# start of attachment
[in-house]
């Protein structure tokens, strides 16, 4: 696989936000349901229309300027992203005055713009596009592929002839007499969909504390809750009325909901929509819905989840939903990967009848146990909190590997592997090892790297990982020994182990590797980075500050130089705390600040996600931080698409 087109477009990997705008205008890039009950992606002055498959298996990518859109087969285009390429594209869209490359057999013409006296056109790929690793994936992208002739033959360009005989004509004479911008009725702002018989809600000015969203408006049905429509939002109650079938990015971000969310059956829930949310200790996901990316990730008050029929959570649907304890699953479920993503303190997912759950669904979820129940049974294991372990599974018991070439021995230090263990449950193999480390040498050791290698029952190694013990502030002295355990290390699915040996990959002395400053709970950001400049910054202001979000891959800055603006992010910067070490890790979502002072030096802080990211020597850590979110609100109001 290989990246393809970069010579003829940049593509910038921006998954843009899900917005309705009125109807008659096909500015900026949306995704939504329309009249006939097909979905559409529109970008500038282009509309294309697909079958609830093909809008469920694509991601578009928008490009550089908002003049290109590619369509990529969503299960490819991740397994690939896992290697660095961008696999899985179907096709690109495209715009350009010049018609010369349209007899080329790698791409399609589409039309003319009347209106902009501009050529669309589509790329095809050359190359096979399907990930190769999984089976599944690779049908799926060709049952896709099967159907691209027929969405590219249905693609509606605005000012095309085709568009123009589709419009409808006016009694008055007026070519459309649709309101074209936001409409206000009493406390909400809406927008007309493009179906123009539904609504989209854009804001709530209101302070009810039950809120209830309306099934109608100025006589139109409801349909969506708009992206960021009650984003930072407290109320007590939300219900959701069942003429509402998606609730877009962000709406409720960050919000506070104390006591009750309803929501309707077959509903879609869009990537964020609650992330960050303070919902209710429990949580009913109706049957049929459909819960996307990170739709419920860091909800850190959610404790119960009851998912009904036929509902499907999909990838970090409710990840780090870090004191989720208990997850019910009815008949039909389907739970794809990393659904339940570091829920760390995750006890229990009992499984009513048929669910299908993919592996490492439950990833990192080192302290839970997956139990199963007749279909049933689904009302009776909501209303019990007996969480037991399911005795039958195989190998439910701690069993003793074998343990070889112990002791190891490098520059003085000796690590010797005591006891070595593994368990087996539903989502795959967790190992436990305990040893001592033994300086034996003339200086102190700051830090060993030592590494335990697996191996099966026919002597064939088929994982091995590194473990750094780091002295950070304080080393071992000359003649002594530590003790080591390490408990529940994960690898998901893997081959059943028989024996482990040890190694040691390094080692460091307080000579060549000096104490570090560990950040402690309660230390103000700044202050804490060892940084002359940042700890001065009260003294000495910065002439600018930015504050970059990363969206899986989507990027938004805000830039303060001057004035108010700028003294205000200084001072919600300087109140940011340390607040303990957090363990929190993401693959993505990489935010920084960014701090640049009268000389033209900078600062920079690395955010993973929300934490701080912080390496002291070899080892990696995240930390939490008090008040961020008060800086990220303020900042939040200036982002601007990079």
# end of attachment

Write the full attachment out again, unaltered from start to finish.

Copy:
[in-house]
């Protein structure tokens, strides 16, 4: 696989936000349901229309300027992203005055713009596009592929002839007499969909504390809750009325909901929509819905989840939903990967009848146990909190590997592997090892790297990982020994182990590797980075500050130089705390600040996600931080698409 087109477009990997705008205008890039009950992606002055498959298996990518859109087969285009390429594209869209490359057999013409006296056109790929690793994936992208002739033959360009005989004509004479911008009725702002018989809600000015969203408006049905429509939002109650079938990015971000969310059956829930949310200790996901990316990730008050029929959570649907304890699953479920993503303190997912759950669904979820129940049974294991372990599974018991070439021995230090263990449950193999480390040498050791290698029952190694013990502030002295355990290390699915040996990959002395400053709970950001400049910054202001979000891959800055603006992010910067070490890790979502002072030096802080990211020597850590979110609100109001 290989990246393809970069010579003829940049593509910038921006998954843009899900917005309705009125109807008659096909500015900026949306995704939504329309009249006939097909979905559409529109970008500038282009509309294309697909079958609830093909809008469920694509991601578009928008490009550089908002003049290109590619369509990529969503299960490819991740397994690939896992290697660095961008696999899985179907096709690109495209715009350009010049018609010369349209007899080329790698791409399609589409039309003319009347209106902009501009050529669309589509790329095809050359190359096979399907990930190769999984089976599944690779049908799926060709049952896709099967159907691209027929969405590219249905693609509606605005000012095309085709568009123009589709419009409808006016009694008055007026070519459309649709309101074209936001409409206000009493406390909400809406927008007309493009179906123009539904609504989209854009804001709530209101302070009810039950809120209830309306099934109608100025006589139109409801349909969506708009992206960021009650984003930072407290109320007590939300219900959701069942003429509402998606609730877009962000709406409720960050919000506070104390006591009750309803929501309707077959509903879609869009990537964020609650992330960050303070919902209710429990949580009913109706049957049929459909819960996307990170739709419920860091909800850190959610404790119960009851998912009904036929509902499907999909990838970090409710990840780090870090004191989720208990997850019910009815008949039909389907739970794809990393659904339940570091829920760390995750006890229990009992499984009513048929669910299908993919592996490492439950990833990192080192302290839970997956139990199963007749279909049933689904009302009776909501209303019990007996969480037991399911005795039958195989190998439910701690069993003793074998343990070889112990002791190891490098520059003085000796690590010797005591006891070595593994368990087996539903989502795959967790190992436990305990040893001592033994300086034996003339200086102190700051830090060993030592590494335990697996191996099966026919002597064939088929994982091995590194473990750094780091002295950070304080080393071992000359003649002594530590003790080591390490408990529940994960690898998901893997081959059943028989024996482990040890190694040691390094080692460091307080000579060549000096104490570090560990950040402690309660230390103000700044202050804490060892940084002359940042700890001065009260003294000495910065002439600018930015504050970059990363969206899986989507990027938004805000830039303060001057004035108010700028003294205000200084001072919600300087109140940011340390607040303990957090363990929190993401693959993505990489935010920084960014701090640049009268000389033209900078600062920079690395955010993973929300934490701080912080390496002291070899080892990696995240930390939490008090008040961020008060800086990220303020900042939040200036982002601007990079």